With enrollment flat, schools are courting LGBT students
Growing up as a fundamentalist Christian in Austin, Texas, Josh Bergeleen says he “didn’t know that gay was a thing.”
That changed when he went off to college at Emory University in Atlanta, and he came out at 18, shortly after beginning his freshman year. Four years later, Bergeleen credits Emory’s welcoming environment for lesbian, gay, bisexual, and transgender students as a key factor not only in his discovering his own identity, but in helping him stay on track to graduate from the business school this year.
“I wouldn’t have been able to continue if not for their support,” Bergeleen says. At one particularly rough point after coming out, Bergeleen stopped talking to his own family and says Emory’s LGBT student support office “made me feel comfortable with myself.”
Experiences like that are important advertisements for schools that are increasingly competing to attract LGBT students. Their efforts are more than a response to the legal and cultural sea change in favor of LGBT rights. They’re good business. Nationally, total college enrollment is stagnant and has been declining at some institutions. Meanwhile, the median age that lesbian, gay and bisexual adults say they came out is 20, exactly when they’re college age, according to a 2013 survey by the Pew Research Center. And with 92 percent of those polled saying that society has gotten more accepting of them in the last decade, LGBT students are becoming more visible at the same time overall enrollment is flattening out.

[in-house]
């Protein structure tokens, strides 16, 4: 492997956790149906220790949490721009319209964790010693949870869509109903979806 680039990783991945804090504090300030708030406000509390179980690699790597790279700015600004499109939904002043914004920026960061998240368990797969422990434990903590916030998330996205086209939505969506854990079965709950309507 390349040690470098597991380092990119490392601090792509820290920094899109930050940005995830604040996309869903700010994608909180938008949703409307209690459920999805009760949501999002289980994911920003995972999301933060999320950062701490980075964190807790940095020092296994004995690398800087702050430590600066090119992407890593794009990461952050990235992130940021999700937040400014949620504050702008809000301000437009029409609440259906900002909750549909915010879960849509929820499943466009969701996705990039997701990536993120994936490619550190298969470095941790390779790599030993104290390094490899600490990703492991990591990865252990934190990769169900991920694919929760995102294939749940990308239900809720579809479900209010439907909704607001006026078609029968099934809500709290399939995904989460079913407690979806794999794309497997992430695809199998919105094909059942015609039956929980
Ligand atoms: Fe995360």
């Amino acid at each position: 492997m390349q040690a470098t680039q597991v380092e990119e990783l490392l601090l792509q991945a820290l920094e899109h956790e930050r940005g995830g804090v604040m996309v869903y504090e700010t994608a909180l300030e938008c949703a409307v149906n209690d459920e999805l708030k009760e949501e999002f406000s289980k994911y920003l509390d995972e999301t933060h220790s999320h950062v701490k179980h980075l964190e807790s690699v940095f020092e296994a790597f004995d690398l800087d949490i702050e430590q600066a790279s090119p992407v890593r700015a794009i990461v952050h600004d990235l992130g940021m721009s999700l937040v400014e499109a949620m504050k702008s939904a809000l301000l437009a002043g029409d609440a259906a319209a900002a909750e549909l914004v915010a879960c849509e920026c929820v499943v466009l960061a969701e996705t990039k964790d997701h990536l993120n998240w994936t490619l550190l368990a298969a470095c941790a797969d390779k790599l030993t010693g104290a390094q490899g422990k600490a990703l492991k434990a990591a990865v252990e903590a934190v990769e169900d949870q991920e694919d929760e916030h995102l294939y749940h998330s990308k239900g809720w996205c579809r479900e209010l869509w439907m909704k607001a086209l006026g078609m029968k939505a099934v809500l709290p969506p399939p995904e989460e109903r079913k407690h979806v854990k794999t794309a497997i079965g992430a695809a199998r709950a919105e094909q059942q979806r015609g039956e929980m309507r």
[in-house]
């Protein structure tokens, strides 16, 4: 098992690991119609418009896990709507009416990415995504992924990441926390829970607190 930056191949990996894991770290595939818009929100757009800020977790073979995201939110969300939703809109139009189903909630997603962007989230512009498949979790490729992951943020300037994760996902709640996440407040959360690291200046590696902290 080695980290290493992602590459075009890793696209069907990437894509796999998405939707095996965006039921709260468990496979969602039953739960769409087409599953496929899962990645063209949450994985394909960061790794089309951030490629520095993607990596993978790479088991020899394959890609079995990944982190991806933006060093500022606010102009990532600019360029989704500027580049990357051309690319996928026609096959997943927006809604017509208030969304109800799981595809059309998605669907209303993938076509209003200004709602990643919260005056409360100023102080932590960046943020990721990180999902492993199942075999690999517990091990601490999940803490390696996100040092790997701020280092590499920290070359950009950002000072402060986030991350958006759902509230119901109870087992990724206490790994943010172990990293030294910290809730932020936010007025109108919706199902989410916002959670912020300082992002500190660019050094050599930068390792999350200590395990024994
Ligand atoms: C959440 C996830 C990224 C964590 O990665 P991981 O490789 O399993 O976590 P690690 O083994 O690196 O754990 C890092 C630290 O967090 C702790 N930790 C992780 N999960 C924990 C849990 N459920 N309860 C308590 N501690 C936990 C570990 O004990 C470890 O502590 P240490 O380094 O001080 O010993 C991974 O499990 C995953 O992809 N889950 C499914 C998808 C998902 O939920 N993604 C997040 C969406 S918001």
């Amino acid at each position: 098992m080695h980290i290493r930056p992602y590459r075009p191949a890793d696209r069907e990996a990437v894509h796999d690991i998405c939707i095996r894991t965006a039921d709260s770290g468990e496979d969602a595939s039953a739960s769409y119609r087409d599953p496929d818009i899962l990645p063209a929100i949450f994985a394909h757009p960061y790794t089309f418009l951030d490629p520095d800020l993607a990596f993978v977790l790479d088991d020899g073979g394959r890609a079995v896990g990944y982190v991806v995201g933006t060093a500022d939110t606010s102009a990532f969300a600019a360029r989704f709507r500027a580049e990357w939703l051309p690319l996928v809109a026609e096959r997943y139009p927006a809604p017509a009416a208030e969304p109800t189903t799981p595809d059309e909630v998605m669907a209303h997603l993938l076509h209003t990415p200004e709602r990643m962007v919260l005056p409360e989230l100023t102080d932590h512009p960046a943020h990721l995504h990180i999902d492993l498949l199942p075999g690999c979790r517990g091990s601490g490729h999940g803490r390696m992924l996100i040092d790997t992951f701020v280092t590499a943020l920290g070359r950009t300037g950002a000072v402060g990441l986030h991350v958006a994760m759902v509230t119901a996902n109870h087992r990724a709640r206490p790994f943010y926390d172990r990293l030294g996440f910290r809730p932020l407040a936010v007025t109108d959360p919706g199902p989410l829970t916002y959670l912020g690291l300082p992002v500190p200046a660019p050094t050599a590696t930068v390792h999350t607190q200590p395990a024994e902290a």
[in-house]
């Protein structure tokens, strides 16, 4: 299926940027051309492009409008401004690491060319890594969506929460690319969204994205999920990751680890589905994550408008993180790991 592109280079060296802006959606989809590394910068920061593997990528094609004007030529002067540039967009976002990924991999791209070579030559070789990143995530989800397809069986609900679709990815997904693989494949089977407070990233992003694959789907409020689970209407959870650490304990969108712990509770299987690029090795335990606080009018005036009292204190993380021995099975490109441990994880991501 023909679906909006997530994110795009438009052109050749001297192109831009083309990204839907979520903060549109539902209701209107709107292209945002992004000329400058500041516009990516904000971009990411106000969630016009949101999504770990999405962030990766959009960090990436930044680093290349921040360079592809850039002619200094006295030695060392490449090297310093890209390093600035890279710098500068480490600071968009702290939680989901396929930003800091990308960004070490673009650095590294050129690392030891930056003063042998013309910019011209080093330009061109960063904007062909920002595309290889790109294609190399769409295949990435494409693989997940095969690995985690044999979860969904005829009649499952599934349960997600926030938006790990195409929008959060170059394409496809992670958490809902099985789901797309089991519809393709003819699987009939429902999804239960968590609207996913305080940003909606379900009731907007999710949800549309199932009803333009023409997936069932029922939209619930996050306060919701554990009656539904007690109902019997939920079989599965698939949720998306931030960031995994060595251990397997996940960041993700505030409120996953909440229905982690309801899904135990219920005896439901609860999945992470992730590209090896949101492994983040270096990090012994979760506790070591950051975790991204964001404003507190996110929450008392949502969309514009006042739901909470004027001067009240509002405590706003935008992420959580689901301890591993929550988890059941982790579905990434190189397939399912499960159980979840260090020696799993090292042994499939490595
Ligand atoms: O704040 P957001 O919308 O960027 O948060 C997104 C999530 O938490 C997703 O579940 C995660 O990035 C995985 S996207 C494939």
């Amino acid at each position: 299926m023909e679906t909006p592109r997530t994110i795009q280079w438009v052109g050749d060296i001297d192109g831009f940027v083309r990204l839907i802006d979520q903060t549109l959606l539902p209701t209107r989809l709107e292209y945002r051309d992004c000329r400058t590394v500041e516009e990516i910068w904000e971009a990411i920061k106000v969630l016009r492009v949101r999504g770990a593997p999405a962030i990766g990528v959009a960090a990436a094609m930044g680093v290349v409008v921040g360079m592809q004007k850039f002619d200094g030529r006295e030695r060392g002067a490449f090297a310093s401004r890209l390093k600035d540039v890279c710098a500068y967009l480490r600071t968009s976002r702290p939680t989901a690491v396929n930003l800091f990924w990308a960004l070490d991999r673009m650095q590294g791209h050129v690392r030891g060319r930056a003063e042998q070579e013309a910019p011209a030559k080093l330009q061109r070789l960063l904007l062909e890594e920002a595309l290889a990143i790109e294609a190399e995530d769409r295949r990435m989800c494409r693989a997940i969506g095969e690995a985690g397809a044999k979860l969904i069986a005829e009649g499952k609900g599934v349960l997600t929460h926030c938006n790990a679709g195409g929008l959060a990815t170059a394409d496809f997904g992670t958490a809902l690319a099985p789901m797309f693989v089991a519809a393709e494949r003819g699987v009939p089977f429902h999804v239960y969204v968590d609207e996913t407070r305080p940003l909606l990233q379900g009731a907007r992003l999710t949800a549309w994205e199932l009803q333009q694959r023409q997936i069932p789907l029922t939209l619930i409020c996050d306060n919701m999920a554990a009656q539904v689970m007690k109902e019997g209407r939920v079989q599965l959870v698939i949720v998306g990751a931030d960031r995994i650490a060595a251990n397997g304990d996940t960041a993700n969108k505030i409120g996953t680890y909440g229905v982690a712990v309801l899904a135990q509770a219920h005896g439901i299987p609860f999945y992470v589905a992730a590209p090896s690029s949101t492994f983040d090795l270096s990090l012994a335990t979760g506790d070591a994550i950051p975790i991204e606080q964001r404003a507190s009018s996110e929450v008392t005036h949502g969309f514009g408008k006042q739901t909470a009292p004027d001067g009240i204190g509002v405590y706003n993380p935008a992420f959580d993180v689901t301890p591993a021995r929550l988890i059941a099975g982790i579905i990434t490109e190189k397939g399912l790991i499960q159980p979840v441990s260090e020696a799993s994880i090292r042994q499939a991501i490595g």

“It’s a competitive advantage,” says Genny Beemyn, director of the Stonewall Center at the University of Massachusetts, Amherst, one of the nation’s first on-campus support centers for LGBT students. “If you want to attract the best and brightest students, you don’t want competitors to get a leg up.”
A growing number of campuses are launching programs to attract and hold onto LGBT students, including college fairs aimed at LGBT applicants, LGBT student-support offices, special graduation ceremonies, and housing and healthcare for transgender students. Colleges and universities are also putting more resources into LGBT student centers, including by hiring full-time employees to direct them.
At Kennesaw State University’s Gay, Lesbian, Bisexual, Transgender, Intersex, Queer and Questioning Student Retention Services Office and Resource Center, director Jessica Duvall says she has seen the annual number of visits rise from 158 in 2012, when she was hired, to 494 last year. She has launched programs such as an annual gay history exhibit and a “rainbow graduation ceremony.”
“What is happening now [with LGBT students] is what happened with minorities,” says Jerome Ratchford, vice president for student success at Kennesaw, who was hired 26 years ago to help recruit black students.
Ratchford says a “critical mass of gay students came on campus and organized” in recent years. Administrators determined that, “if they met the needs of these students, the students [would] have a higher probability of being successful.” That would “change the culture” of the school, and lead to more LGBT students choosing it, he says.
During his time at Emory, Bergeleen led gay student groups on campus and worked in the admissions office. Both activities led him to discover “a great demand” among LGBT students for assurances that the colleges and universities they are considering attending will support their identities, he said.